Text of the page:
Community Tomorrow this man finishes his run across Canada in support of Mental...

    Tomorrow this man finishes his run across Canada in support of Mental Health


    At 3pm tomorrow in Newfoundland, Skylar Roth, if all goes according to plan, will have completed a run across Canada in 143 days. Inspired by Terry Fox, Roth has a singular mission: alerting Canadians, and Canadian men, on the importance of prioritizing their mental health. iRun editor Ben Kaplan caught up with Roth in Newfoundland, where he had 185 kilometres remaining on his impactful, important cross country run.  

    Ben Kaplan: Where are you, how are you, and what’s the good word? 

    Skylar Roth: Clarenville, Newfoundland, and I’ve been on the road since June 1. Today is Day 140 and I’m all set to finish in 72 hours at Kilometre Zero in St. John’s, Newfoundland. 

    BK: How are you feeling?

    SR: I have 185 kilometres to go!  

    BK: And how much have you run? 

    SR: The average of my actual running days is probably like 65K, on average. My longest day was 85K and right now, we’re hitting 55 to 65 kilometres-per-day to the finish line 

    BK: That’s so awesome. And how are you feeling, besides beat? 

    SR: The biggest challenge is the cold, and wind, and the off and on rain. 

    BK: Ugh. All that after running for 140 straight days. 

    SR: It’s the least motivating weather. It’s cold. You’re trying to stay warm and constantly changing back into cold, wet clothes. 

    BK: I think you just described hell. 

    SR: When this is over I’m going to take a vacation. 

    BK: What’s been the highlight of your trip? 

    SR: The scenery. All of it has been so beautiful, and meeting the people in every province. I’m from the Rockies, but I’d never run through them before, and the shoreline of Lake Superior in Northern Ontario, that was beautiful. And getting into the Maritimes and seeing my family in Cape Breton was a big highlight. It’s been great coast to coast. 

    BK: What have you learned, running so much so continuously? 

    SR: Listen to your body. Sometimes it feels like I can just go for it, so on those days I might add 10 or 15K to my run. But other times, when the body says chill out, I cut 10K, or else don’t run at all. Fortunately I was all the way in Ontario when the body asked me for a rest day.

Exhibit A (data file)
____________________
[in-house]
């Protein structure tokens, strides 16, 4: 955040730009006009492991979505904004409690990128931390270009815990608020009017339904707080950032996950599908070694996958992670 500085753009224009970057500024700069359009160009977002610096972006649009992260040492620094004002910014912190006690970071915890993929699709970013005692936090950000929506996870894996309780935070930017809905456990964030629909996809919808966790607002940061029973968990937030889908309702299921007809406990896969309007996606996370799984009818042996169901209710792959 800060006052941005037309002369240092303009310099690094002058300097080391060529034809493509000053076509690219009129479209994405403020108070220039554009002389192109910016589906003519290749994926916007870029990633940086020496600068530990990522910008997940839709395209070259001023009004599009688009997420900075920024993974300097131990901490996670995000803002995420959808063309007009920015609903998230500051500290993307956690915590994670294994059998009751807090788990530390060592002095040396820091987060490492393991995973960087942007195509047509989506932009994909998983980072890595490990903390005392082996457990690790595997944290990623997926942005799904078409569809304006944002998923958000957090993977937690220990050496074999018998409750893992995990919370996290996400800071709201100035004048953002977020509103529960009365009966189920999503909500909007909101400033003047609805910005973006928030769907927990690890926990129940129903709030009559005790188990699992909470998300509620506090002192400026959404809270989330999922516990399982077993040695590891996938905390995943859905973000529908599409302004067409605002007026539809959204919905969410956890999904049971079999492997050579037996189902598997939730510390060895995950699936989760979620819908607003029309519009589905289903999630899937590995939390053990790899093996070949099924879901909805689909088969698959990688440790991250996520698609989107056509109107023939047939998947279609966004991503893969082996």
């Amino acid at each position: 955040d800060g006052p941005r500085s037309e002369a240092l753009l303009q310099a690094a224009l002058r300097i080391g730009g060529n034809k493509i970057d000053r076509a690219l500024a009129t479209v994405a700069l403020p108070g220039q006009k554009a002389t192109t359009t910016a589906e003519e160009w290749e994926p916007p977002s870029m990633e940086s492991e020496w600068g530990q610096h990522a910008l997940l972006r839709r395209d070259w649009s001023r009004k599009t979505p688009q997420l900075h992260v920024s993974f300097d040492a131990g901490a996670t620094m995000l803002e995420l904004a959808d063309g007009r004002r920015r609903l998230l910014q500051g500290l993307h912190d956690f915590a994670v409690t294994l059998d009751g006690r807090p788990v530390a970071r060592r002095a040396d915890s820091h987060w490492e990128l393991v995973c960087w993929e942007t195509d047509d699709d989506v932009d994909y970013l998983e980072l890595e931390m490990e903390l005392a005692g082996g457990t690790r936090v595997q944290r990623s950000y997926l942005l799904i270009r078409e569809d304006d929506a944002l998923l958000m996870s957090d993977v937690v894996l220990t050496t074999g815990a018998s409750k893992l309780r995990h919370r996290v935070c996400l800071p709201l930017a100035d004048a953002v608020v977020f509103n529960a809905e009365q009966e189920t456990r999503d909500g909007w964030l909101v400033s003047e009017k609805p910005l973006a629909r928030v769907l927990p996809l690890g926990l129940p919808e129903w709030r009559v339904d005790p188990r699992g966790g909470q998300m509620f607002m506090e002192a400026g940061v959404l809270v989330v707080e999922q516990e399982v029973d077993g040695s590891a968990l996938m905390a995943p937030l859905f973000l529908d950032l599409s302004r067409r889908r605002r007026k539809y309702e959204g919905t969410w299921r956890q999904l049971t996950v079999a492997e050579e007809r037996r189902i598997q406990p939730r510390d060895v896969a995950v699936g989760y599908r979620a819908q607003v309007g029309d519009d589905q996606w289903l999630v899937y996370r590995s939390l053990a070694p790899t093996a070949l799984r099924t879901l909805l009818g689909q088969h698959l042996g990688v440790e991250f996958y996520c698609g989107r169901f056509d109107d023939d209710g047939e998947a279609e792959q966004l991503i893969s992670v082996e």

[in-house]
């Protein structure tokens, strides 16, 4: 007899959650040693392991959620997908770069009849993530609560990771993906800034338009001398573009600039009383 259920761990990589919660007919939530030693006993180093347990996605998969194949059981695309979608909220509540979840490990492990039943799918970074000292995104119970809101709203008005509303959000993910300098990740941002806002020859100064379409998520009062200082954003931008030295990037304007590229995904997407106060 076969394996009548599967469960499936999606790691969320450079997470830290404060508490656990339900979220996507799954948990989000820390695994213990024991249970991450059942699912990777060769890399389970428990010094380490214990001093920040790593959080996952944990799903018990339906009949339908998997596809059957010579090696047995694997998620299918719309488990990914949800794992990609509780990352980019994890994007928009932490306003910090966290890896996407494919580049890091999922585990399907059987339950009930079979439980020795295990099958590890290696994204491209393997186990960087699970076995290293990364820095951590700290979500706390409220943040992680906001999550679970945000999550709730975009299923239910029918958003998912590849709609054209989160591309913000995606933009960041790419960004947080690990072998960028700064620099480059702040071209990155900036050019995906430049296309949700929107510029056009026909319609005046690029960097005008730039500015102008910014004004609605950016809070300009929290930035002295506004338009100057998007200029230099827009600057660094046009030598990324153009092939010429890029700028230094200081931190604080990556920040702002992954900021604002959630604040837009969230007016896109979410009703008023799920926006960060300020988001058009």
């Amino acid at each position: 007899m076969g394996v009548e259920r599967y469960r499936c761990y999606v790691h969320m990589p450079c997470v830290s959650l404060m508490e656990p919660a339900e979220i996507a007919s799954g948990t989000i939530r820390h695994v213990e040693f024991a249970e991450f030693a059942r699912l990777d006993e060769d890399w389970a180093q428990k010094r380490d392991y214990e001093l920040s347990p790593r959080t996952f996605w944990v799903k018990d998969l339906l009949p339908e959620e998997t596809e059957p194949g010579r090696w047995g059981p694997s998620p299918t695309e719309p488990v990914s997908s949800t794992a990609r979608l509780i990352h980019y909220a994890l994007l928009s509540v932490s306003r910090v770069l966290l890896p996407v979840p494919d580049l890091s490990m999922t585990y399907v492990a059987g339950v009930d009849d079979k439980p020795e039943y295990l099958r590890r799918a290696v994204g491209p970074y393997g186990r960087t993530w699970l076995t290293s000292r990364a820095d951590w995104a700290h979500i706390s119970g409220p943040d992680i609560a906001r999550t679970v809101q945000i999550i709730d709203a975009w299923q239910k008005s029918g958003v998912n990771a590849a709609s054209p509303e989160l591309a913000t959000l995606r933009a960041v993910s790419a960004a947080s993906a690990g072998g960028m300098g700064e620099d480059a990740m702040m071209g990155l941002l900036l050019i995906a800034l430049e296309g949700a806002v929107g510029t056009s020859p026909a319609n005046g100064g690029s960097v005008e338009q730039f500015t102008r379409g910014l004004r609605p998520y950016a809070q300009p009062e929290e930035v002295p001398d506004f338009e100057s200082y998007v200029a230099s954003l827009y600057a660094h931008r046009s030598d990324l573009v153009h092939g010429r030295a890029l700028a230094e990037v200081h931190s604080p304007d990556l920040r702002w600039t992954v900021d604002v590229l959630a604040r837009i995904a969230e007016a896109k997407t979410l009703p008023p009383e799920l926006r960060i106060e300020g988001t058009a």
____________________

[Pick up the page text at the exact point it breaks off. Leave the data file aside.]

Around Ottawa, it started to feel long.  

    BK: What’s been your go-to source of fuel? 

    SR: Pizza pops and ravioli, soup. Not on a ton of nutritious stuff. I’m operating on a 3,000 caloric deficit. 

    BK: What did you eat today?

    SR: Fried chicken sandwich. 

    BK: That’s something you can only do at 25. Eat that at 47, and afterwards all you can do is nap. 

    SR: Sometimes I swear I wake up in the morning and feel like I can’t run 2K, but at the end of the day, you’ve gone 65K. That’s why I don’t give up.  

    BK: When did you get interested in running? 

    SR: Terry Fox. I was blown away by what he did and always had running across Canada on my bucket list. During the pandemic, I wasn’t doing super great mental health-wise and figured, If I don’t use my time now, I won’t ever do it. 

    BK: Keep talking about mental health. 

    SR: We decided to run across Canada to raise funds for the Canadian Mental Health Association. I lost two good friends to suicide and that’s been a struggle. I know how big a problem suicide is all over Canada. I’m not the only one who felt that way losing loved ones, so to be able to go out in the pandemic, when times are tough, felt like a good time to shine a light. 

    BK: Shining a light to help erase stigma. 

    SR: We’ve come a long way, but there’s still stigma, especially amongst men. I see what a struggle it can be for men to talk about their mental health which I, personally, don’t struggle with. I look at my mental health like my physical health. No one’s shy about seeing a doctor when they break their arm, so I’m not shy about speaking about depression. I’m open about it. 

    BK: That’s a great way to put it. 

    SR: People have thanked me for being open about it and that just makes me want to continue doing it.

    BK: ASICS has helped you on your journey, right? 

    SR: We’re partners. Earlier this year they took me in and they’ve been a great help with logistics and gear, it’s been amazing. No way I could’ve finished the run without their support. 

    BK: Have you run your whole journey in ASICS? 

    SR: Yeah, a variety of them. The Glide Ride 2 are the big ones. I wear those 70% of the time, but also the Nova Blast 2 and the Trabuco trail runners—those are pretty deadly, too.   

    BK: Good luck, man, and good on you. We’re all excited for you to cross that finish line. Give us a last word of wisdom. What do you want to tell the runners of iRun

    SR: Take time for yourself and do the little things that make you happy. 

    BK: Amen. 

    SR: And if you’re in a really bad place, go to the hospital. That’s where the professionals are. They’ll help you figure stuff out. Tell them everything. There’s no shame in that.

    To follow the Skylar Roth, and donate to the cause, see SkylarRothMcDonald on Strava; and @skylarrothmac on Instagram. See to make a donation.